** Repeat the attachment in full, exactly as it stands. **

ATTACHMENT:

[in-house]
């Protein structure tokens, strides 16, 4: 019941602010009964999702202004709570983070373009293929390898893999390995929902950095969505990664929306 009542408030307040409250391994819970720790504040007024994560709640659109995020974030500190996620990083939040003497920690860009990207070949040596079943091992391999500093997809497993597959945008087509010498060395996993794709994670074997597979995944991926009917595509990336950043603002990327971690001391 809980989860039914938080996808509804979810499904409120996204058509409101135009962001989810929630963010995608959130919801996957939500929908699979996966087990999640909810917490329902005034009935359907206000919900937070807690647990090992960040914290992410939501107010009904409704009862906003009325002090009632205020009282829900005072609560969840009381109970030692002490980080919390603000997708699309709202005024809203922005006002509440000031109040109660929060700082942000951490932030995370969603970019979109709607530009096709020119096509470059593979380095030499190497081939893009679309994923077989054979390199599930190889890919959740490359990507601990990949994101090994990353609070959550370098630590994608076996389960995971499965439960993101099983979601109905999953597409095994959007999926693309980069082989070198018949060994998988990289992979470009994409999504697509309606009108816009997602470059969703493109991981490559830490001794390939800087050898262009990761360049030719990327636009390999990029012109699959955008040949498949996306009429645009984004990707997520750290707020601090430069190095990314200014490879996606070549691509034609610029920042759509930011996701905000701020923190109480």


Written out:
[in-house]
């Protein structure tokens, strides 16, 4: 019941602010009964999702202004709570983070373009293929390898893999390995929902950095969505990664929306 009542408030307040409250391994819970720790504040007024994560709640659109995020974030500190996620990083939040003497920690860009990207070949040596079943091992391999500093997809497993597959945008087509010498060395996993794709994670074997597979995944991926009917595509990336950043603002990327971690001391 809980989860039914938080996808509804979810499904409120996204058509409101135009962001989810929630963010995608959130919801996957939500929908699979996966087990999640909810917490329902005034009935359907206000919900937070807690647990090992960040914290992410939501107010009904409704009862906003009325002090009632205020009282829900005072609560969840009381109970030692002490980080919390603000997708699309709202005024809203922005006002509440000031109040109660929060700082942000951490932030995370969603970019979109709607530009096709020119096509470059593979380095030499190497081939893009679309994923077989054979390199599930190889890919959740490359990507601990990949994101090994990353609070959550370098630590994608076996389960995971499965439960993101099983979601109905999953597409095994959007999926693309980069082989070198018949060994998988990289992979470009994409999504697509309606009108816009997602470059969703493109991981490559830490001794390939800087050898262009990761360049030719990327636009390999990029012109699959955008040949498949996306009429645009984004990707997520750290707020601090430069190095990314200014490879996606070549691509034609610029920042759509930011996701905000701020923190109480």